instrumentation and not interpretation of the results (basically it suggests
                        that we are point counting again, with reference to "striae"); and the fiber
                        guidelines just give it a sentence or two

                        "Similarity or dissimilarity in the IR spectra can be noted when making a
                        fiber comparison." But the real issue of source and interpreting evidence in
                        context is pathologically ignored.

                        Again, the issues of proper education and interpretation guidelines are not
                        red herring. They are the whole reason we get to testify in court. I'm sorry
                        you view them so casually. On this we must disagree.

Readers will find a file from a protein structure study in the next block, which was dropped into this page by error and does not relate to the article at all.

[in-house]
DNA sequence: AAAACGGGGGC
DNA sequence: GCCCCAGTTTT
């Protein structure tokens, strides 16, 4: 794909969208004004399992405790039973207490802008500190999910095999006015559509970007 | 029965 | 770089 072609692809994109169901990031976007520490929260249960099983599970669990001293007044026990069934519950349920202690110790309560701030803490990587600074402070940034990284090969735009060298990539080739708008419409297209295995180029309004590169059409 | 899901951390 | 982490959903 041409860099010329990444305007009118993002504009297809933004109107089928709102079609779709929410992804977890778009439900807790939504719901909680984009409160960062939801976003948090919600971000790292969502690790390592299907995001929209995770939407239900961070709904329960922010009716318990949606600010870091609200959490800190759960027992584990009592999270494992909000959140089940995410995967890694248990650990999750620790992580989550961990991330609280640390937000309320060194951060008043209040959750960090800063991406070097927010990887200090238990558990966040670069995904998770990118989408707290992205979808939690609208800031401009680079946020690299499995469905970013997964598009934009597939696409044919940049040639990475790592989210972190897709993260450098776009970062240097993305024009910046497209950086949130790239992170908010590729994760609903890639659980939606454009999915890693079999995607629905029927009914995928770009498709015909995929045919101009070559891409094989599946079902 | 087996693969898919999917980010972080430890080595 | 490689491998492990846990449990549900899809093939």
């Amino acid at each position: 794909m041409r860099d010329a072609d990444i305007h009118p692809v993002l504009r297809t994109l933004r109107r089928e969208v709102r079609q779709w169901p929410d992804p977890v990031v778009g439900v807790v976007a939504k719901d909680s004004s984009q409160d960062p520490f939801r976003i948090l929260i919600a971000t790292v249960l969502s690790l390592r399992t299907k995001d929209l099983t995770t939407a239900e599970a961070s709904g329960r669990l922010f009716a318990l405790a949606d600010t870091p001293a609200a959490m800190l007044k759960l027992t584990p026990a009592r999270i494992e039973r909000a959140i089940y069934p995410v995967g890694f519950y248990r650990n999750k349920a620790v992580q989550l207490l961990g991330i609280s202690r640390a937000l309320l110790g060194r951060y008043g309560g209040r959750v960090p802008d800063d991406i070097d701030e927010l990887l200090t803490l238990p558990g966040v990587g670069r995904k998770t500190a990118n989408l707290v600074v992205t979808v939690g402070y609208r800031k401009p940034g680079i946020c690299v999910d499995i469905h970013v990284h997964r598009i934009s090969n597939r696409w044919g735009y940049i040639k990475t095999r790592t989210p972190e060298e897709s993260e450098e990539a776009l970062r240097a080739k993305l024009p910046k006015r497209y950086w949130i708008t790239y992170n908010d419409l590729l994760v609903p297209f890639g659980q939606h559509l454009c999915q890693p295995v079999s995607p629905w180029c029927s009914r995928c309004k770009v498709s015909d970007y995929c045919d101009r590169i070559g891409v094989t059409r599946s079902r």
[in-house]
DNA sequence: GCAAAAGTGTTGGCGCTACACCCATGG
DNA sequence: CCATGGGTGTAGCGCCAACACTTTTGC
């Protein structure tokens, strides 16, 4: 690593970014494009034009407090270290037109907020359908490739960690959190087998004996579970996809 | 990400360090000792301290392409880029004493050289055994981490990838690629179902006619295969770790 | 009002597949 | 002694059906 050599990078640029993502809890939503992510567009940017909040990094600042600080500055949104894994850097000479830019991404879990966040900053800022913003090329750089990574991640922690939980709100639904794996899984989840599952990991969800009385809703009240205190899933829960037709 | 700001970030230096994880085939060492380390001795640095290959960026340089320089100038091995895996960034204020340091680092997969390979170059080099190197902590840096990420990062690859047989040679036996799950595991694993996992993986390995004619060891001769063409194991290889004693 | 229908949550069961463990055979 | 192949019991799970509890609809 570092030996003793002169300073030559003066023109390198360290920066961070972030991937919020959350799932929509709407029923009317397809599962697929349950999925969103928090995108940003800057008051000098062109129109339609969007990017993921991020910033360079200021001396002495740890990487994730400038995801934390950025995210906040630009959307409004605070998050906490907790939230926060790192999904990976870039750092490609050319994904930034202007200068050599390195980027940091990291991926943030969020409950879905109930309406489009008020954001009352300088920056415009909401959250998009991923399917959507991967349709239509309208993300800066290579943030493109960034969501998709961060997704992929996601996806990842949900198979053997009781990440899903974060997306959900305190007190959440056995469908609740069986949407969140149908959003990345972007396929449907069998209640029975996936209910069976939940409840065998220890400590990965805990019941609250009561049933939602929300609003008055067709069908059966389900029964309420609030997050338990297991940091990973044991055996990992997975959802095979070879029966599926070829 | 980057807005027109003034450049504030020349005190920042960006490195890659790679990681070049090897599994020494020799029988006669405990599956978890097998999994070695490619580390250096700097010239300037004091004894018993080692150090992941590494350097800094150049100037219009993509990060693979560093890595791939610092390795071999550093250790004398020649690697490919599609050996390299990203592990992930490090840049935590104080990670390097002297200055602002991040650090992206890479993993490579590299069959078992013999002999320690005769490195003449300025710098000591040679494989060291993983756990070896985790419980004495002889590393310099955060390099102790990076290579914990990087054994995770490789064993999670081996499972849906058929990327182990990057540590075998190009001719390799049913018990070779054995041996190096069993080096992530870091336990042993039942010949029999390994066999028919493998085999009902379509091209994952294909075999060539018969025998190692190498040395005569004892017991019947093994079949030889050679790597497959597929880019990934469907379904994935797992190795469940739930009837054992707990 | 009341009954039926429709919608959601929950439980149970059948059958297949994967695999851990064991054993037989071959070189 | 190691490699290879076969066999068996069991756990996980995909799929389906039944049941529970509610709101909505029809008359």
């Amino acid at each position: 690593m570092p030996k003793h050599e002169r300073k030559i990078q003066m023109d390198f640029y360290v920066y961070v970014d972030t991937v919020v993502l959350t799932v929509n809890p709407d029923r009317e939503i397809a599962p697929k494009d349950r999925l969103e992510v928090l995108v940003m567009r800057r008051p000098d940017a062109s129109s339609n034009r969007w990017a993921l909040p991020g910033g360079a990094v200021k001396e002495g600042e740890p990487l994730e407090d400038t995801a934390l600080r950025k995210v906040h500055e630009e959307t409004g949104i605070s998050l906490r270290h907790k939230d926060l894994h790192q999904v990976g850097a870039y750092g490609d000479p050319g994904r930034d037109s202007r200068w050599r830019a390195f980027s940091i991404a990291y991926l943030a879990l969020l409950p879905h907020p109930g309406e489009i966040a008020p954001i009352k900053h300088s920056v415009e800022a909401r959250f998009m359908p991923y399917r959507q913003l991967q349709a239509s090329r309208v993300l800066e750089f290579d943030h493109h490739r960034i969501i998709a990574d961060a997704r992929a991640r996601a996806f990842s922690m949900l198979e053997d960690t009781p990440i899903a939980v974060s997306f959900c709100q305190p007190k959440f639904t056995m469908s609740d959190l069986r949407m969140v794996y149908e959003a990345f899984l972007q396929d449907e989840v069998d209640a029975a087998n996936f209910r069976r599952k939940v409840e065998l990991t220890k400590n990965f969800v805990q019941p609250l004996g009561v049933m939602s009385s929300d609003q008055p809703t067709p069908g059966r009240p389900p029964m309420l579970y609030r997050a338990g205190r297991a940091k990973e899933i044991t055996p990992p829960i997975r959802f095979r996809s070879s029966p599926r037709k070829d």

Brent
                        Brent E. Turvey, MS - Forensic Science
                        Forensic Solutions, LLC
                        bturvey@...
                        http://www.forensic-science.com

                        Author of:
                        Turvey, B. (2002) Criminal Profiling, 2nd Ed., London: Elsevier Science
                        http://www.corpus-delicti.com/fs_bookstore/cp/cp_index.html

                        Savino J. & Turvey B. (2004) Rape Investigation Handbook, San Diego:
                        Elsevier Science
                        http://www.corpus-delicti.com/fs_bookstore/rih/rih_index.html

                        Chisum, W.J. & Turvey B. (2006) Crime Reconstruction, Boston: Elsevier
                        Science
                        http://www.elsevier.com/wps/find/bookdescription.editors/707312/description

                        "... the intermixing of science and politics is a bad combination with a bad
                        history. We must remember the history, and be certain that what we present
                        to the world as knowledge is disinterested and honest."
                        - Crichton, M. (2004) State of Fear, New York: Harper-Collins Publisher;
                        p.638




                        -----Original Message-----
                        From: forensic-science@yahoogroups.com